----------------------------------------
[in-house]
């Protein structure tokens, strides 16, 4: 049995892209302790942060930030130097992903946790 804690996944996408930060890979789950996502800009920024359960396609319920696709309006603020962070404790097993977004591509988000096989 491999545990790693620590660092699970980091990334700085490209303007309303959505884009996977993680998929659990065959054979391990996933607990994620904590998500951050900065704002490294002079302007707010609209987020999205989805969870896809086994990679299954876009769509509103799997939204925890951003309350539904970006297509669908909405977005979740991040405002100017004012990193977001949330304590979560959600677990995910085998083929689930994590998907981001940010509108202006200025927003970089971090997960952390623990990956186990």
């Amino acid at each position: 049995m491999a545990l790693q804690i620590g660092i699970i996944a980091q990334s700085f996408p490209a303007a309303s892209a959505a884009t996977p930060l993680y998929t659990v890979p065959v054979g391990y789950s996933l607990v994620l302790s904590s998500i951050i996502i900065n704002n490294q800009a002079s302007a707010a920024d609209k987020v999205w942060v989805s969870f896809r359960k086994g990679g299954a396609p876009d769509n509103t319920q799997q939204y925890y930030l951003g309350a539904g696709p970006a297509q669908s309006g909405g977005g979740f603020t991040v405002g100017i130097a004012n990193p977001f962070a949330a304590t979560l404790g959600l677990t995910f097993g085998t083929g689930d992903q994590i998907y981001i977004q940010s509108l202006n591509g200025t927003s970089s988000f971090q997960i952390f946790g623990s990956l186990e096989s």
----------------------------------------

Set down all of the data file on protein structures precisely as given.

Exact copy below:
[in-house]
């Protein structure tokens, strides 16, 4: 049995892209302790942060930030130097992903946790 804690996944996408930060890979789950996502800009920024359960396609319920696709309006603020962070404790097993977004591509988000096989 491999545990790693620590660092699970980091990334700085490209303007309303959505884009996977993680998929659990065959054979391990996933607990994620904590998500951050900065704002490294002079302007707010609209987020999205989805969870896809086994990679299954876009769509509103799997939204925890951003309350539904970006297509669908909405977005979740991040405002100017004012990193977001949330304590979560959600677990995910085998083929689930994590998907981001940010509108202006200025927003970089971090997960952390623990990956186990």
């Amino acid at each position: 049995m491999a545990l790693q804690i620590g660092i699970i996944a980091q990334s700085f996408p490209a303007a309303s892209a959505a884009t996977p930060l993680y998929t659990v890979p065959v054979g391990y789950s996933l607990v994620l302790s904590s998500i951050i996502i900065n704002n490294q800009a002079s302007a707010a920024d609209k987020v999205w942060v989805s969870f896809r359960k086994g990679g299954a396609p876009d769509n509103t319920q799997q939204y925890y930030l951003g309350a539904g696709p970006a297509q669908s309006g909405g977005g979740f603020t991040v405002g100017i130097a004012n990193p977001f962070a949330a304590t979560l404790g959600l677990t995910f097993g085998t083929g689930d992903q994590i998907y981001i977004q940010s509108l202006n591509g200025t927003s970089s988000f971090q997960i952390f946790g623990s990956l186990e096989s």